ABC News' Daniel Rapaport reports:
A website that provides users the opportunity to expose alleged cheaters has come under fire after a Sacramento, Calif., man who claims he didn't cheat discovered his name on the site.
Jared Powers said he decided to explore what a casual Internet search of his name would produce. A link took him to Cheaterville.com — a website that allows anonymous users to post testimonials of alleged affairs and pictures of people with whom they claim to have been sexually involved only to later learn the person was in a committed relationships with someone else. A page featuring multiple pictures of Powers allegedly described him as, "Gay, Married, And Looking for Sex on Craig's List."
Powers told ABC News affiliate KXTV in Sacramento the listing left him feeling, "shocked, angry, betrayed."
The post included a story of a homosexual encounter involving Powers, which Powers and his wife say is completely false, libelous, and defamatory.
"I'm so upset," Powers' wife, Winona, told KXTV. "We are very private people and we have an honorable marriage." She says the images came from innocuous photos she posted to her Facebook account, which they say were they used by the defendant to invent the Cheaterville posting.
The couple said they immediately contacted Cheaterville, but Winona Powers says the company's response only further angered her.
"They replied and said we could make a comment if it's not true," she told News10. "That was irritating. I was upset [about] the fact they just wanted to toy with us."
The post was taken down, but Powers said Cheaterville told him they would have to pay $200 and go through an independent service that specializes in clearing peoples' name on the Internet, which they did.
The couple is now pursuing a federal lawsuit against the post's author, who they name "John Does 1-50″ until they can determine their true identities. The couple is claiming they suffered "severe emotional distress, loss of reputation, and economic damages."
"We contacted Cheaterville 12 days ago requesting a release of the poster's identity, which they haven't replied to," attorney Daniel Watts told ABCNews.com. "They're required by law to turn over this information, and we have a request into the judge, so I'm hoping we'll be able to identify the poster shortly."
The Communications Decency Act protects websites from facing lawsuits over posts from their users if the website had no role in producing the post. However, the Ninth U.S. Circuit Court of Appeals held Roomates.com liable in 2008 for discriminatory posts on its site, ruling the site solicited discriminatory comments by requiring users to identify their gender, marital status and sexual orientation.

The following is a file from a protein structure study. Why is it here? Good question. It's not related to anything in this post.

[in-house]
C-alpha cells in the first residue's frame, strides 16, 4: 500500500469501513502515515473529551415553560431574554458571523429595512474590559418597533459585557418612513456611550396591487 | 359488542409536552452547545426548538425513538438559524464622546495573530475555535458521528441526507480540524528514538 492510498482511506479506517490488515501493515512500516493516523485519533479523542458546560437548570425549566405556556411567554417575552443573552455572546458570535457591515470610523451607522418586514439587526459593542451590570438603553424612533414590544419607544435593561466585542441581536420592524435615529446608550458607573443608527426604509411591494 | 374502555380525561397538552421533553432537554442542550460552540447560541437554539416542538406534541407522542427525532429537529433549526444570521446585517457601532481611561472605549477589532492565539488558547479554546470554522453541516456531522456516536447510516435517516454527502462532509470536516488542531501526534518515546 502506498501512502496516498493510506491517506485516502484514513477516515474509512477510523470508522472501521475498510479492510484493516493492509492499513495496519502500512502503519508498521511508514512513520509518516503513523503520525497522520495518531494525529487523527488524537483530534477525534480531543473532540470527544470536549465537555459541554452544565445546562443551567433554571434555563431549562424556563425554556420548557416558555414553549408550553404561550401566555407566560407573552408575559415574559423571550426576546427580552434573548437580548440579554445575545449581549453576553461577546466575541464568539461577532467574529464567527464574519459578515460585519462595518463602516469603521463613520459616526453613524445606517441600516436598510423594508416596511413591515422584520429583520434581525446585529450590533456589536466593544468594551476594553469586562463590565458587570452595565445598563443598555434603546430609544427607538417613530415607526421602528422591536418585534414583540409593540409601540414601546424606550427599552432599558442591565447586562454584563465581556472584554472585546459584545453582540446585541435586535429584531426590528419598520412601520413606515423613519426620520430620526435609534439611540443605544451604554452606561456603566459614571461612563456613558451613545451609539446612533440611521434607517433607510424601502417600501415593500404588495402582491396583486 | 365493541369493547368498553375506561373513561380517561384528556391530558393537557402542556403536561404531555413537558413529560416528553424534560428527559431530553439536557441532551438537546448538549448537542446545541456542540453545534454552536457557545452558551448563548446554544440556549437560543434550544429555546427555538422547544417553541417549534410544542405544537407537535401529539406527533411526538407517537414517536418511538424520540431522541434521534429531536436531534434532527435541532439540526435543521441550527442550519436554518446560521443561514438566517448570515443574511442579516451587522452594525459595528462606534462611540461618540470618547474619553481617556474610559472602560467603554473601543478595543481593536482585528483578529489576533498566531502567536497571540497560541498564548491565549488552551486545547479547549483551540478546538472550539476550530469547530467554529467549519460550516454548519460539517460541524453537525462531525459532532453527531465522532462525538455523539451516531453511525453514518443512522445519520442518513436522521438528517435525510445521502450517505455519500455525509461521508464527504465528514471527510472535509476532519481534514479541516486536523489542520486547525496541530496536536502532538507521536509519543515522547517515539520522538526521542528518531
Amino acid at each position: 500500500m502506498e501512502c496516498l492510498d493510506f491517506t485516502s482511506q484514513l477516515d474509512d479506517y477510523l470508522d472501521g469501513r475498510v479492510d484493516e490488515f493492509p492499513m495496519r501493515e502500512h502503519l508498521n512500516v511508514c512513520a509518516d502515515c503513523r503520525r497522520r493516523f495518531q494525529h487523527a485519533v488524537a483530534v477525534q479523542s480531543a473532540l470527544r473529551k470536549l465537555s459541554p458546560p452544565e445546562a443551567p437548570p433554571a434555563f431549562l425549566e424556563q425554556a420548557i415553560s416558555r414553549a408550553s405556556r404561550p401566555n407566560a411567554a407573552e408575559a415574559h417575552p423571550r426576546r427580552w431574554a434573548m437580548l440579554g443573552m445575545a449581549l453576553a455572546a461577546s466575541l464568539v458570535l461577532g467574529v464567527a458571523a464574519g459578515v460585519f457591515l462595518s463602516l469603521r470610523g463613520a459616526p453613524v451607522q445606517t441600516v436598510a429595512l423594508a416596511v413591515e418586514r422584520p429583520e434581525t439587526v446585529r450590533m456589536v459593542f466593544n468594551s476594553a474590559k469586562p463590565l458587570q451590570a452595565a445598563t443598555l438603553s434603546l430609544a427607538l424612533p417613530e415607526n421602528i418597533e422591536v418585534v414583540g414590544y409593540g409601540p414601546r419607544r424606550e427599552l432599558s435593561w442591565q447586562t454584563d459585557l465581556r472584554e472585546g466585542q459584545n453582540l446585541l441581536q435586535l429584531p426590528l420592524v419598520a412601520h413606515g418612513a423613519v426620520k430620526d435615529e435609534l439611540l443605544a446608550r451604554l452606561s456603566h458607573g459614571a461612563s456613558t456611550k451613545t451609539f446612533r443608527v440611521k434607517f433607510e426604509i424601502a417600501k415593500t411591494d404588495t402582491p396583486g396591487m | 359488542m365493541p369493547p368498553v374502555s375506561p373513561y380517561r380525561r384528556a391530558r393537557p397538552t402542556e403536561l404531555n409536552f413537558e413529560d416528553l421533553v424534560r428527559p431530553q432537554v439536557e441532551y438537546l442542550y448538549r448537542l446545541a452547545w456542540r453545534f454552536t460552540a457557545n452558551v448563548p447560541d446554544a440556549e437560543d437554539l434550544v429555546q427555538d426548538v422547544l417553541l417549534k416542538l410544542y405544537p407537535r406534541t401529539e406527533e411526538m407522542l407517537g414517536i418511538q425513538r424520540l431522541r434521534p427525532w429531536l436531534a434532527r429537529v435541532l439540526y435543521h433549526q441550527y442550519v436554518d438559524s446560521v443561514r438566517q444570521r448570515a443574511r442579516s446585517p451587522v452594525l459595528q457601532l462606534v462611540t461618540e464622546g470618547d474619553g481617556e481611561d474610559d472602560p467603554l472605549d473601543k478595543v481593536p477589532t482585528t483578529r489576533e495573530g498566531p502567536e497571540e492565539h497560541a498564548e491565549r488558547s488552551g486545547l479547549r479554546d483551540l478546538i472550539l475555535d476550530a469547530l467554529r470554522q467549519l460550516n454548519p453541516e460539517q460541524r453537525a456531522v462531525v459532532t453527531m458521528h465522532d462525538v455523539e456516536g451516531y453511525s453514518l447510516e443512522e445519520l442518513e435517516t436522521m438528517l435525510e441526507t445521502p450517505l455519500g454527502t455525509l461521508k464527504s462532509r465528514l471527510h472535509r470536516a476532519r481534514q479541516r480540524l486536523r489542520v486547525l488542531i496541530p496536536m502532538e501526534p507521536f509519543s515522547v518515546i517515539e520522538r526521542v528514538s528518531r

"By requiring subscribers to provide the information as a condition of accessing its service, and by providing a limited set of pre-populated answers, Roommate becomes much more than a passive transmitter of information provided by others; it becomes the developer, at least in part, of that information," the majority wrote in its decision.
Watts said Cheaterville is liable because it's run similarly, and claims only libelous, scandalous posts are displayed. To date, however, the Powers have no NOT brought suit against Cheaterville itself.
"I know for a fact that they're only looking for libelous comments because I tried posting on the site myself," Watts said. "I wrote in saying John Powers ate a cookie, and it didn't get posted."
Cheaterville told "GMA" that it provided the Powers with the IP address of the poster. However, the site claims the suit against the anonymous poster is nothing more than a publicity stunt.
"If these clowns think they're the first guys to stumble upon the Roomates decision, then I openly mock them," Cheaterville's attorney, Marc Randazza, told ABCNews.com. "This isn't even a remotely grey area. The circumstances simply aren't the same as Roommates. To say that Cheaterville is liable is baseless and stupid."
Powers and his wife said they remain determined to keep pushing their case.
"Until we find out who it is, I'm going to be paranoid," Winona Powers said.